Sweet Home Alabama

On Friday November 24, we moved on to Alabama. Wanting to try some real “State Parks”, we found Oak Mountain State Park, not far from Birmingham – very impressive.

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Our view from one side of the campground.

Oak Mountain State Park offers horse-back riding, an archery park, mountain bike and road bike trails, a BMX track, 50 miles of well-marked hiking trails, from “family” level upward, a golf course, boat rentals, and beautiful options for camping, from very rustic private sites (tent folks who like to ‘rough it’) to more traditional sites.  Peavine Falls was one amazing attraction, but John loved the fact that the International Mountain Biking Association (IMBA) included one of these trails on its  list of EPIC rides!

On Saturday John took his mountain bike out for a 3 hour ride. When he returned he told me about a fellow who fell off his bike, smacked his head, and broke his jaw – and he WAS wearing a helmet. Paramedics tended to him, and other bikers surely were more careful for the next little while.

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Guess who’s in trouble for taking too many pamphlets, which apparently are weighing down the bus?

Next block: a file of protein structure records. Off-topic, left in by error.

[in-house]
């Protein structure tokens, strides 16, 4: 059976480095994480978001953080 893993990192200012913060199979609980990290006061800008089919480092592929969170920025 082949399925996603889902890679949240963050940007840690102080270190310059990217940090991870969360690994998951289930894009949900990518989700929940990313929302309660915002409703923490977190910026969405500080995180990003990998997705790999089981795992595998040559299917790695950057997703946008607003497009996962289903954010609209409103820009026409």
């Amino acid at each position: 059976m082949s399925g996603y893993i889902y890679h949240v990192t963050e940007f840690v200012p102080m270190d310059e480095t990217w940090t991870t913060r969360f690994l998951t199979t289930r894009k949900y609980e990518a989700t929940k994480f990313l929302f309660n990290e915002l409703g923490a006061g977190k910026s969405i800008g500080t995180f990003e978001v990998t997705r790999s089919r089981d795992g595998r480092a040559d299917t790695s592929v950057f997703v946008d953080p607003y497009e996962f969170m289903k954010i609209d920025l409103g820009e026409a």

That day we also met a wonderful (local!) family at the campsite next to ours.  Mom, Dad, and their two very polite sons (12 and 16) are all SERIOUS college football fans, and so we were invited to pull up our chairs and watch (and learn).  We had such fun chatting about college football, about how they could qualify for a motorcycle license at 14 (!!), and how we really should give Tater Tots a try!  This lovely family (+ one sweet and funny friend, visiting for the game and dinner), offered heaps of advice and suggestions for our remaining stay in Alabama, and we acted on most of it!!

I brought one of my beef burgers over when we were invited to join them for dinner, but John gratefully accepted one of their homemade (they hunt*) venison burgers and loved it. When hot chocolate appeared at the end of the night, I retrieved my coffee-flavoured “moonshine”, and we toasted to a new friendships (AND College football!). I took the boys’ suggestions for burger chains, and DID eventually enjoy what they recommended! Tip – – Sonic Cheeseburger is similar to Wendy’s!

* Fun Fact: We were gently commenting on each others’ accents, and I truly do like a southern drawl.  During dinner this really happened.  I heard:

  • John : (..vague question to the Dad about hunting).
  • The Mom, to older son: “Sweetie, when is the last time you all went huntin’ with Grandpa?”
  • Son: “Oh! It was when dad shot that big neighbour.”
  • Me: “Uhhh, PARDON? What? Your dad shot a big neighbour?”
  • Son, and all others, laughing: “Nooo, he shot a big Mule Deer.
  • Me: ‘Ohh..kay.  You sure you didn’t say neighbour?”